Age has taught me to be proud of things that matter 2



View Profile

“I grew up with eight siblings and while some call it a blessing, for me, it actually couldn’t be further from the truth,” says 61-year-old Anne who recalled her childhood as the worst time in her life.

“Nothing I ever did was good enough for Mum and Dad. Mum’s favourites would get away with murder,” Anne says.

Anne calls her family ‘dysfunctional’ and ‘chaotic’. Her siblings were extremely competitive and jealous of each other and it didn’t help that her mum played favourites.

While the favourites played with other kids in the neighbourhood until dark, Anne and her other sister Sally would actually slave in the kitchen. After all they were the eldest.

By the time both of them reached their early 20s, they realised they had neglected much of school over housework and were never sent to study in college.

“My heart was crushed and shredded into pieces when mum and dad sold land just to send the younger siblings abroad,” Anne says.

Decades after that, Anne found herself to be the most underachieving sibling, financially. The others had built property portfolios, travelled and lived abroad, met and married rich men and ran their own companies.

“I became extremely embarrassed about my situation. All my younger siblings were doing way better than I was and I felt like a failure,” Anne says.

But one day, things changed. Anne suffered a mild heart attack.

A few months later, she recovered and from that moment on, realised that she had been fixated on the wrong things.

“I thought that was it. That I was going to die,” Anne says.

“Oddly, when your life flashes in front of you, you don’t see money, houses or status.

“All I thought about was my children and my grandchildren and how I was lucky to have them in my life.

“Some people don’t get to enjoy that and there I was… eight children and 12 grandkids.

“I’m rich!”

Although all her siblings were either comfortable or very well off, they faced different challenges. Two of her sisters didn’t have any kids of their own and were miserable about it. One of her sisters was cheated on and mentally abused by her husband repeatedly causing her kids to live a very troubled life.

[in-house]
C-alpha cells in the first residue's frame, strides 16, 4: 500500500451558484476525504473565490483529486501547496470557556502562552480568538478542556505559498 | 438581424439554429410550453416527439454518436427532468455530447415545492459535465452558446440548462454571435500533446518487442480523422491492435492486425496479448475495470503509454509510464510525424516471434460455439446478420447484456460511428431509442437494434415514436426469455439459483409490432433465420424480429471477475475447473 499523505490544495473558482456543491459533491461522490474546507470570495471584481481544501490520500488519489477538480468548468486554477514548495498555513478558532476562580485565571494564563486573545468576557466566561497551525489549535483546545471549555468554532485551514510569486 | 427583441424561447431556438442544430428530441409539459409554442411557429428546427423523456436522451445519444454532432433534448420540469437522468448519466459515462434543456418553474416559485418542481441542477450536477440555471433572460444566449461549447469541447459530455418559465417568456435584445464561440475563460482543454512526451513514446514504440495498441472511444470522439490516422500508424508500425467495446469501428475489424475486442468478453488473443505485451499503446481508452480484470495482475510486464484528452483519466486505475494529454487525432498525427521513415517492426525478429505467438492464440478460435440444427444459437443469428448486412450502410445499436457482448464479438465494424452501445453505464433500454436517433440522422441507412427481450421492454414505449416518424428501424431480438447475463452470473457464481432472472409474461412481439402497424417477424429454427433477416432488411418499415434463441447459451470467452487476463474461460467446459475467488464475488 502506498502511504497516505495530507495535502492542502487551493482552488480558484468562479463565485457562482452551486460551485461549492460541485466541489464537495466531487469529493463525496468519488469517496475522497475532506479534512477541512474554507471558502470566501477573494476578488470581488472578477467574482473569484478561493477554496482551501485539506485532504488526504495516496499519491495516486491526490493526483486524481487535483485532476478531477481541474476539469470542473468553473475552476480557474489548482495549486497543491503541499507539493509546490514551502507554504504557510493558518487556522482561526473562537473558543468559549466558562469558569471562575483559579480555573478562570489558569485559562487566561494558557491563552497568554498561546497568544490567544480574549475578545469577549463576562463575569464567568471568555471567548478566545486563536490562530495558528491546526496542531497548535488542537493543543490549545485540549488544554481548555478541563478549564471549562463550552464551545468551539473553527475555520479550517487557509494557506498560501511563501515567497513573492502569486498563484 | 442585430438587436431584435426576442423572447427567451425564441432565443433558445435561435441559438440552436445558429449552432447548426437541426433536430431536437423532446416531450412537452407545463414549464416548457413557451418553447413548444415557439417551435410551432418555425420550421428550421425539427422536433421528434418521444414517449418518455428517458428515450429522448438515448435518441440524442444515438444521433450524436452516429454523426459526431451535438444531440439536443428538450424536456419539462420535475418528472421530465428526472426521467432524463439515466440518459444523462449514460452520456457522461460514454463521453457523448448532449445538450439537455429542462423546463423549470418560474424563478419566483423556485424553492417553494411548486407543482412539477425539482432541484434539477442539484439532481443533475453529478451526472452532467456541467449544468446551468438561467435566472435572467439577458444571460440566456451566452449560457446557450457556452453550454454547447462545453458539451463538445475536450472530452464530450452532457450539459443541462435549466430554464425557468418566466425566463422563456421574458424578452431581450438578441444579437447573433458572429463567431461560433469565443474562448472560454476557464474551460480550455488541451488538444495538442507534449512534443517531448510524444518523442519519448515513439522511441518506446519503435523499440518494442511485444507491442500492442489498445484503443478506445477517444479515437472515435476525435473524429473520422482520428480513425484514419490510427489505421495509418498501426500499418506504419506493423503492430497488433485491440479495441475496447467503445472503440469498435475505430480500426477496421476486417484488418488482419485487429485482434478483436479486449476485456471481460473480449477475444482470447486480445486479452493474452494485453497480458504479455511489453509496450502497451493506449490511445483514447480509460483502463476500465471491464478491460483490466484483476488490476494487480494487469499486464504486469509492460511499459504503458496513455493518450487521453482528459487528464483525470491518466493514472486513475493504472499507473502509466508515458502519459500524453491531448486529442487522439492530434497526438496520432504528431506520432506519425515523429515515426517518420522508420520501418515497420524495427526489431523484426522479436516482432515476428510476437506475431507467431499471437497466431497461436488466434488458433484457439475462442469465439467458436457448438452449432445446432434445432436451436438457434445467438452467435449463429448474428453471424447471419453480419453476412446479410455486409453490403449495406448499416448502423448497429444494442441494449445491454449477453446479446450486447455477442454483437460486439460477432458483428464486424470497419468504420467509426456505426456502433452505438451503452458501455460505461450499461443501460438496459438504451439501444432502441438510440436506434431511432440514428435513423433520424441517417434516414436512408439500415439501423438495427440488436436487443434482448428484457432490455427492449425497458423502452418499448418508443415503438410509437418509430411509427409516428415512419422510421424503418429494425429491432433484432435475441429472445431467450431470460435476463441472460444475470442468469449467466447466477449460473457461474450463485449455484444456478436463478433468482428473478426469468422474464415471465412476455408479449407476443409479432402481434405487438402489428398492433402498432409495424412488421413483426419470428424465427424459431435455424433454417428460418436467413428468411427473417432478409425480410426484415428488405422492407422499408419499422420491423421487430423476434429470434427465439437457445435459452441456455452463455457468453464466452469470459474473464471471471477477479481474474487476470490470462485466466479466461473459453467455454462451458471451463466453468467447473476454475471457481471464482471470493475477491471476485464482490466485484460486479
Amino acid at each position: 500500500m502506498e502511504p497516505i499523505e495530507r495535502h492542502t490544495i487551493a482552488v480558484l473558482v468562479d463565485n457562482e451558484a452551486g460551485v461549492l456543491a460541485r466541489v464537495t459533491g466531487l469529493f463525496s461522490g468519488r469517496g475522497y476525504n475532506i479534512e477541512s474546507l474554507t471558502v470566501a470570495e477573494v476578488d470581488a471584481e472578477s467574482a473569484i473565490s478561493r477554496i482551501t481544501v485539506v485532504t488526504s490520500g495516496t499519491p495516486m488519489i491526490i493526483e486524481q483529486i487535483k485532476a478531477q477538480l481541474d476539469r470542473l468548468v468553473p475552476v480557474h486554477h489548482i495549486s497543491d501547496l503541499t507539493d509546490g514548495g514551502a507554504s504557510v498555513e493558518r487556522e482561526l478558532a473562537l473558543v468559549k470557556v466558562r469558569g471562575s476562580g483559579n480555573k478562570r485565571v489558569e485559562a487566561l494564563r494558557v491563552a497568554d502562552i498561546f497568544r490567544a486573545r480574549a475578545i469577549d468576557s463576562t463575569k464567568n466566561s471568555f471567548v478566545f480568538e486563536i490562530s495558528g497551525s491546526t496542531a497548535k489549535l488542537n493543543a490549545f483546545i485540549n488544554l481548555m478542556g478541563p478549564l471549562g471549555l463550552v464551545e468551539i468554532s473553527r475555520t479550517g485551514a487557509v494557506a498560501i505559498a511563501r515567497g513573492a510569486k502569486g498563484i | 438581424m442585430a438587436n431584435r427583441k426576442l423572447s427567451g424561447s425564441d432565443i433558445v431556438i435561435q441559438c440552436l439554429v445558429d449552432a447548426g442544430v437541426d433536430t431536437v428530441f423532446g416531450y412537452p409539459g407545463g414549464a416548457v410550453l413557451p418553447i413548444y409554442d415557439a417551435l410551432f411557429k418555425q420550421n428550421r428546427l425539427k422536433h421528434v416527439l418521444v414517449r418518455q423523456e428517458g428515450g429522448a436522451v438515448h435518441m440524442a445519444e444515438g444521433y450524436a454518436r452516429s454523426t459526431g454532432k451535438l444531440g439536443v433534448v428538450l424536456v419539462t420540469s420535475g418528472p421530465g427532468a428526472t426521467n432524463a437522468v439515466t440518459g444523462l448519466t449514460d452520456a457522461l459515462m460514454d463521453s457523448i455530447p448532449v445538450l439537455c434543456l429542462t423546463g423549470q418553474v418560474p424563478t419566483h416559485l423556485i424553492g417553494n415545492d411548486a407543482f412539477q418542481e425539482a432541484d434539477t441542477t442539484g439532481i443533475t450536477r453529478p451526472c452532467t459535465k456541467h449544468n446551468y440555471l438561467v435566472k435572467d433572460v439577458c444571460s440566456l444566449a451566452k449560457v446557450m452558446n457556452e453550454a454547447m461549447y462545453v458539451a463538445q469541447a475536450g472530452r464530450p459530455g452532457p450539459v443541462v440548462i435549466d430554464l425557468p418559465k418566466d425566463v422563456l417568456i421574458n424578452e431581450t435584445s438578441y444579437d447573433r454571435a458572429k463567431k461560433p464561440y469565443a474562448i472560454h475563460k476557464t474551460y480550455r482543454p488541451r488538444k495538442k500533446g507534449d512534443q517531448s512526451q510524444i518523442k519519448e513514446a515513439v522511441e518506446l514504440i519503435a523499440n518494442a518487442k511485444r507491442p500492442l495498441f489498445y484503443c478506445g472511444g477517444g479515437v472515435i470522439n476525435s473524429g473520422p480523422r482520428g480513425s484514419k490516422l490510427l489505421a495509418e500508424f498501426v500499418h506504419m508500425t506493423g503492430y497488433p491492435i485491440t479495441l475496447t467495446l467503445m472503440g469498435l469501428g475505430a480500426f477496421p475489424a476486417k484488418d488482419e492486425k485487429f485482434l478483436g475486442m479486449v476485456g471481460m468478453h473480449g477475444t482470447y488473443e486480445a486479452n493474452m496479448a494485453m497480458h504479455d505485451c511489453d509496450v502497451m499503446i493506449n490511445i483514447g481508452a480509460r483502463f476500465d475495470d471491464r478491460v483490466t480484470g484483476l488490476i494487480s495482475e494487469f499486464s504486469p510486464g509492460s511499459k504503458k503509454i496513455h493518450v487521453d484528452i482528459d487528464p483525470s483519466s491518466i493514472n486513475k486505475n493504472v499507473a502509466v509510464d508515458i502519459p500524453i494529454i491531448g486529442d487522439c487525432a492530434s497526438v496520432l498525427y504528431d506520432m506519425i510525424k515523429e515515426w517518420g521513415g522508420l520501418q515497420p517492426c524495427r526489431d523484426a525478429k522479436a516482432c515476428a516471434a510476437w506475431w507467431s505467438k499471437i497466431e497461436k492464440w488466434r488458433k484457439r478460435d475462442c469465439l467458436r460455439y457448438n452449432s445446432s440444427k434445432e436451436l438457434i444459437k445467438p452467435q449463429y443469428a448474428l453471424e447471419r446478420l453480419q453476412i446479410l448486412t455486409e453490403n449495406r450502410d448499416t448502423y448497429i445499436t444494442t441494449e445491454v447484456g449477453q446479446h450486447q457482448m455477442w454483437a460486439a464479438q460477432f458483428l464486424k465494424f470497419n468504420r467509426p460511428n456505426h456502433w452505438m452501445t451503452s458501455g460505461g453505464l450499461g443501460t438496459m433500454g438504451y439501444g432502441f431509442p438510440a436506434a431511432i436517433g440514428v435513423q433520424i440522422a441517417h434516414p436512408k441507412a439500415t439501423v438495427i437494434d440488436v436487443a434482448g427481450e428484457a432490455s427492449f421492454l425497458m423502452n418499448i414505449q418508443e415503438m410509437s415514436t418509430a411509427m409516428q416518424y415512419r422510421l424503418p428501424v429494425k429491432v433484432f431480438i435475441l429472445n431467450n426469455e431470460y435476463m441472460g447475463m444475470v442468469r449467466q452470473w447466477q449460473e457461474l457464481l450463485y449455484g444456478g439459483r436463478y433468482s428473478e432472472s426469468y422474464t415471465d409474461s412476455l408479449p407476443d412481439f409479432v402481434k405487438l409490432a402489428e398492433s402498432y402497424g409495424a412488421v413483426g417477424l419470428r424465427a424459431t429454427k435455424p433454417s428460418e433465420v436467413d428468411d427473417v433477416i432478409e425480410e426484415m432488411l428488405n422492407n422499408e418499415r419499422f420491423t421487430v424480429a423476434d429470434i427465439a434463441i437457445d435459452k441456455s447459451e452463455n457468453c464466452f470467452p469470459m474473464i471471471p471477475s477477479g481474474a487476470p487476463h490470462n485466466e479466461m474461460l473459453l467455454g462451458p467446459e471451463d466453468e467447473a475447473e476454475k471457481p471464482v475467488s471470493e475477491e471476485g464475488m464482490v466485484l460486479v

“I realised that I failed to see things from a different angle and that money wasn’t the answer to everything,” Anne says.

“I was determined that even if I only had another year to live, I wanted that year to be full of love. Love is family, happy experiences and you don’t have to be rich or famous to achieve that,” she says.

Although Anne did feel like she had wasted most of her life feeling inadequate, jealous and left behind, she reminded herself to think about the things that matter.

“I’m so grateful to have made it this far in life. Age has taught me to be proud of things that matter,” Anne says.

“Just because I’ve had a sh*t life, it doesn’t mean that I can’t make the rest of it beautiful.”

Can you relate to Anne? What are some of the realisations you’ve had with age?

Starts at 60 Writers

The Starts at 60 writers team seek out interesting topics and write them especially for you.

  1. So true to be grateful for the good things in your life, the past is gone and can’t be changed, so live life to the full in the here and now.

  2. Hi Anne,I can relate to your life .Grew ou in a financial struggling family .Four children in high school my mother had to go back to full time work to help pay for school books and I was told I would have to leave school to look after my little sister .They all got a good education except me .I was lucky to get married to a very ambition man and I am financially comfortable but it cost me my marriage but I have 2 beautiful children and 3 fantastic grandchildren that’s what I live for .

Leave a Reply

Your email address will not be published. Required fields are marked *